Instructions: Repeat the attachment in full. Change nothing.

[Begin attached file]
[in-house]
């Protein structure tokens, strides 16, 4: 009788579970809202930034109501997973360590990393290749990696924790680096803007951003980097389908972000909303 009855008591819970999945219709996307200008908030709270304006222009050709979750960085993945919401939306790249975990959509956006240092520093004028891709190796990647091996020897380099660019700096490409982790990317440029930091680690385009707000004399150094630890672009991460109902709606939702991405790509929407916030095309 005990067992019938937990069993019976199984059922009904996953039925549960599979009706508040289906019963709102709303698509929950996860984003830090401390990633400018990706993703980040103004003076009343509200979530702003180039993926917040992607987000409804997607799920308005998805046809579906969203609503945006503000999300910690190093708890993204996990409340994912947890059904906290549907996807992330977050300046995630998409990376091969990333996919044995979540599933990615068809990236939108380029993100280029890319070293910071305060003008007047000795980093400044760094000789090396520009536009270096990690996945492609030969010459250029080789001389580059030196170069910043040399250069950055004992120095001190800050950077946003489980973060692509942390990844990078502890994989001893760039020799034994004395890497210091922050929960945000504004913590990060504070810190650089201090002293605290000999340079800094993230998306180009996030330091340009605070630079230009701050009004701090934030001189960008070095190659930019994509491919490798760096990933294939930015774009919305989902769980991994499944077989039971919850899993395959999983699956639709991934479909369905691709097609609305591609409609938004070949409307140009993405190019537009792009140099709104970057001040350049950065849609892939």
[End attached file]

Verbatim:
[in-house]
């Protein structure tokens, strides 16, 4: 009788579970809202930034109501997973360590990393290749990696924790680096803007951003980097389908972000909303 009855008591819970999945219709996307200008908030709270304006222009050709979750960085993945919401939306790249975990959509956006240092520093004028891709190796990647091996020897380099660019700096490409982790990317440029930091680690385009707000004399150094630890672009991460109902709606939702991405790509929407916030095309 005990067992019938937990069993019976199984059922009904996953039925549960599979009706508040289906019963709102709303698509929950996860984003830090401390990633400018990706993703980040103004003076009343509200979530702003180039993926917040992607987000409804997607799920308005998805046809579906969203609503945006503000999300910690190093708890993204996990409340994912947890059904906290549907996807992330977050300046995630998409990376091969990333996919044995979540599933990615068809990236939108380029993100280029890319070293910071305060003008007047000795980093400044760094000789090396520009536009270096990690996945492609030969010459250029080789001389580059030196170069910043040399250069950055004992120095001190800050950077946003489980973060692509942390990844990078502890994989001893760039020799034994004395890497210091922050929960945000504004913590990060504070810190650089201090002293605290000999340079800094993230998306180009996030330091340009605070630079230009701050009004701090934030001189960008070095190659930019994509491919490798760096990933294939930015774009919305989902769980991994499944077989039971919850899993395959999983699956639709991934479909369905691709097609609305591609409609938004070949409307140009993405190019537009792009140099709104970057001040350049950065849609892939």